In pure hyperacusis, the limbic and autonomic nervous systems and their connections within the auditory system are functioning normally. Excessively high levels of activity are found to be contained within the auditory pathways. Treatment is based on a desensitization principle. Systematic exposure to soothing, non-annoying sound results in an increased threshold of sound tolerance over time. Treatment works at a subconscious level and does not involve retraining of conditioned reflexes and does not involve cognitive processes.
Carefully monitored and therapeutically applied sound therapy can be a useful way to reset the system to its previous level of activity. Severe emotional reactions may occur, but these are associated with activation of non-auditory centers controlling emotion and fear in the brain's limbic system, and are not considered part of the hyperacusis mechanism. These reactions can be successfully addressed utilizing adjunctive cognitive behavior therapy centered approaches.
Hyperacusis occurs with tinnitus symptoms in nearly 50% of cases and up to 100% of cases caused by head trauma. It can also occur with symptoms of phonophobia and misophonia. Hyperacusis treatment must be completed first to allow effective treatment for tinnitus symptoms or hearing loss. In clinical practice where significant tinnitus, hyperacusis and hearing loss are all occurring together, the correct procedure is to implement a step-by- step sequence of sound therapy treatment. Proper evaluation for the specific form of decreased sound tolerance (DST) present is essential, and failure to treat the specific types of sound tolerance problems can lead to using the wrong or insufficient methods, thus resulting in treatment failure. As some form of decreased sound tolerance occurs in over 50% of tinnitus cases, it is essential to see an expert trained in the evaluation and treatment of all forms of decreased sound tolerance, in addition to tinnitus, misophonia and hearing loss.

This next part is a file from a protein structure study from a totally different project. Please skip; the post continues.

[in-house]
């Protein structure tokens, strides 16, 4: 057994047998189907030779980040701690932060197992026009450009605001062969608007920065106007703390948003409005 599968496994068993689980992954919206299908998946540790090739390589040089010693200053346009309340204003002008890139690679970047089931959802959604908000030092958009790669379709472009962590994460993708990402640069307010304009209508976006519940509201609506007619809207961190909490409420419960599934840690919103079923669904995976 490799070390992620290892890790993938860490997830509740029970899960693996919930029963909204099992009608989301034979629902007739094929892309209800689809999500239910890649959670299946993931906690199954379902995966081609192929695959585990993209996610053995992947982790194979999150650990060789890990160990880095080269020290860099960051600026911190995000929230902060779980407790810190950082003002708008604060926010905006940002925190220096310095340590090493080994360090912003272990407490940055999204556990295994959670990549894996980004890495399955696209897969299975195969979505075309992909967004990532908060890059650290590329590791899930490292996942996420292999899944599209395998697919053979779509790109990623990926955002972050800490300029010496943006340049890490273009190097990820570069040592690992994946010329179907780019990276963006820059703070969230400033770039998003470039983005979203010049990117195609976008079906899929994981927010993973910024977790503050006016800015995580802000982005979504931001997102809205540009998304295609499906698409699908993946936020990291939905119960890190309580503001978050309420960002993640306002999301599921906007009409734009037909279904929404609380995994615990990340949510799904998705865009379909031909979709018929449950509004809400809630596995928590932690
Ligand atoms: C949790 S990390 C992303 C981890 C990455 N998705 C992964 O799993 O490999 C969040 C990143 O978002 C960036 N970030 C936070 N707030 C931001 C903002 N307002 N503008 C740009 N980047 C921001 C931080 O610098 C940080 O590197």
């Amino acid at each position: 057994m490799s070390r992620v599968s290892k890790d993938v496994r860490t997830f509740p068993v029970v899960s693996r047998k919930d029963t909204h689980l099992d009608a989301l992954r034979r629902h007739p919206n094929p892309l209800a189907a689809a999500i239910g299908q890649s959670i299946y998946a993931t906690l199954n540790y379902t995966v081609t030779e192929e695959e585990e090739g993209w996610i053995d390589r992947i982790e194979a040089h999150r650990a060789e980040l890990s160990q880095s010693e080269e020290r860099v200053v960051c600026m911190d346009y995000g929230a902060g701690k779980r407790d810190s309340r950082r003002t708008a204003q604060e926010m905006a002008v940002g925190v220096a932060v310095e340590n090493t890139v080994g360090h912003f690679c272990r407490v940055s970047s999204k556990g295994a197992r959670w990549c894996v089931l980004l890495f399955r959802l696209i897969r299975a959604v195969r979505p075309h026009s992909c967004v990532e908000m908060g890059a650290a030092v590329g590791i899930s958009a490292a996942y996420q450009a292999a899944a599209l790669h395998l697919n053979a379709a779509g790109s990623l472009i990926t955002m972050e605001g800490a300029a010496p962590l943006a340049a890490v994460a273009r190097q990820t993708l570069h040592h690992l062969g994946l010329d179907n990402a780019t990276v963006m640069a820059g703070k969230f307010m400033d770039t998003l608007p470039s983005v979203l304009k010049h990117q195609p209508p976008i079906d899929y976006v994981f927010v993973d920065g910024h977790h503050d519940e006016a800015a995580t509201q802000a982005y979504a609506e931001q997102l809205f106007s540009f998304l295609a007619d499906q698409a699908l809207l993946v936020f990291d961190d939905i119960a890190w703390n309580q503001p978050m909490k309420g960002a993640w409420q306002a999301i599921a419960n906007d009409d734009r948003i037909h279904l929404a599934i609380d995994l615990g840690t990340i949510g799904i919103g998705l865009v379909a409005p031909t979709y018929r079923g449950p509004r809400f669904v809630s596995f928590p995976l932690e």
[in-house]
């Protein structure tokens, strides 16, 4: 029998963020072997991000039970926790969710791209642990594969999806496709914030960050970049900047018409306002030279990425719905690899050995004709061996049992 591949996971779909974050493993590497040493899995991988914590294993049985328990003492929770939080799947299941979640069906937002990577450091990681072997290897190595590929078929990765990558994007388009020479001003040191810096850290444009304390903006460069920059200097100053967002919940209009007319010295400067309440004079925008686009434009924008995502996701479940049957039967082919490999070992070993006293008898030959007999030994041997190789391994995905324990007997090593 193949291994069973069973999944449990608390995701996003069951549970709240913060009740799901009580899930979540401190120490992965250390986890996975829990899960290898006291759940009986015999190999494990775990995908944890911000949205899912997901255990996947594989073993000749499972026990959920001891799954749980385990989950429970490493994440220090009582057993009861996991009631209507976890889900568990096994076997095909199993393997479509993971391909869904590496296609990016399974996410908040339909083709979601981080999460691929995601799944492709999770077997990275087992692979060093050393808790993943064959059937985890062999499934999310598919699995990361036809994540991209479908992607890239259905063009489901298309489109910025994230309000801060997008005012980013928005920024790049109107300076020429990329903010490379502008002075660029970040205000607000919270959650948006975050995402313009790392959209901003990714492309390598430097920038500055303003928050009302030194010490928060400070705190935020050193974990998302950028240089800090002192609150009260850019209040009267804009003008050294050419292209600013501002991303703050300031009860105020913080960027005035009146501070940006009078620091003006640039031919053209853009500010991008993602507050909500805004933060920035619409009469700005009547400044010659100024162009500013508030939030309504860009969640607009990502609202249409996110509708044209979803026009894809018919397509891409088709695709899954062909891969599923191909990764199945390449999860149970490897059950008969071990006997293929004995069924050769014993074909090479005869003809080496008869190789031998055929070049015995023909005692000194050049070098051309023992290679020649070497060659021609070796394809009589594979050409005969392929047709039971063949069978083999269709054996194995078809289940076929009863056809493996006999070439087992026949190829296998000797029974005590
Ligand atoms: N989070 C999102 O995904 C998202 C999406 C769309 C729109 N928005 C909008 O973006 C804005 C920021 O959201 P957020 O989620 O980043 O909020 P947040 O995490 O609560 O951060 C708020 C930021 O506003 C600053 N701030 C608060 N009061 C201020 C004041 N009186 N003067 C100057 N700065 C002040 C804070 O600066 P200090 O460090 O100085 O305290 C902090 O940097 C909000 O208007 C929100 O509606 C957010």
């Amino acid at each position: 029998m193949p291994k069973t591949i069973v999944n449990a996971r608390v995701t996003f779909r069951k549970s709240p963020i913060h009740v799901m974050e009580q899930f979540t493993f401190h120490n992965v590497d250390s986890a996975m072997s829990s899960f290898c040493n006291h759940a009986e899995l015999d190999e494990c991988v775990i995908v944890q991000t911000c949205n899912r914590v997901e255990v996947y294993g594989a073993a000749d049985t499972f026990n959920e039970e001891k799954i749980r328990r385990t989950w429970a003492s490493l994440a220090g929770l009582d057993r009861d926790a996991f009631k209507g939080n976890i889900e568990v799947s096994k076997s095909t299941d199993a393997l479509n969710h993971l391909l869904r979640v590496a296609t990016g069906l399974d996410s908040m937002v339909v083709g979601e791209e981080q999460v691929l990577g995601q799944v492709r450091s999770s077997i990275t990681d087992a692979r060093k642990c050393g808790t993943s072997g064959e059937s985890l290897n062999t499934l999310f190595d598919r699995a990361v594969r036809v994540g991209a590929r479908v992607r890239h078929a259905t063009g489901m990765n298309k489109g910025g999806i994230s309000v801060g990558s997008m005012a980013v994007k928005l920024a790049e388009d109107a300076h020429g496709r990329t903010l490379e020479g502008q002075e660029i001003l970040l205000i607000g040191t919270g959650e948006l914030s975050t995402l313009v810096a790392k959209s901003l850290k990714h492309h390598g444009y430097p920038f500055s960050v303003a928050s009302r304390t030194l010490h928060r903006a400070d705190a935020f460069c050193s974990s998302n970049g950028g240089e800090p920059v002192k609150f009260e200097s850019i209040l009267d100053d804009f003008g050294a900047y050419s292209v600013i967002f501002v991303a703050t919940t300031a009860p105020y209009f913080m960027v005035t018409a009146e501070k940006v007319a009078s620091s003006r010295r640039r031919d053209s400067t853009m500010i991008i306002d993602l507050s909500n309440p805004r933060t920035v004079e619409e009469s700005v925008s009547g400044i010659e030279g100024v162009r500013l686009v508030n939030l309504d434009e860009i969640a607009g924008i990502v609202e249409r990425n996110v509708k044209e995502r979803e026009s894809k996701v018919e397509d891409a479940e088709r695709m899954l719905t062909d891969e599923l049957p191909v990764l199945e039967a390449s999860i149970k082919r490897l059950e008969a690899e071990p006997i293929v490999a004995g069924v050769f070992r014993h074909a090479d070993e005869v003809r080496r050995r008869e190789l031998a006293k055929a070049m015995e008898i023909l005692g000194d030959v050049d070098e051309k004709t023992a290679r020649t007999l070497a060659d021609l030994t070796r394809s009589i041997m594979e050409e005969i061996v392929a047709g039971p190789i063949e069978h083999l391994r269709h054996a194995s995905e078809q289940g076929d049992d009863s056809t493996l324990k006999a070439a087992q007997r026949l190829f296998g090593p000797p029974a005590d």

Medical Conditions Associated with Hyperacusis
Hyperacusis has many known causes and associations, however, in most clinical cases the cause remains unknown.
The following are diseases and syndromes associated with hyperacusis:
Bell's Palsy, Ramsay-Hunt Syndrome, Stapedectomy, Perilymphatic Fistula, Migraine, Depression, Post-Traumatic Stress Disorder, Head Injury, Lyme Disease, Fibromyalgia, William's syndrome, Addison's Disease, Autism, Myasthenia Gravis, Middle Cerebral Aneurysm, and Cerebrospinal Fluid (CSF) High Pressure.
The intent of the medical evaluation is to make a differential diagnosis of possible associated or underlying disease processes. A complete neurotologic examination should be conducted as well as evaluation for temporomandibular joint dysfunction, which has been found to be associated with hyperacusis. Laboratory Evaluation Blood testing should include a whole blood count and include measures of sodium, potassium, thyroid stimulating hormone, and free thyroxine to assess for infections and endocrinological diseases. Deficiencies in magnesium and vitamin B6 should be explored. Serological tests (measure specific levels of antibodies in the blood) can help diagnose diseases associated with hyperacusis such as syphilis, herpes zoster, and Lyme disease.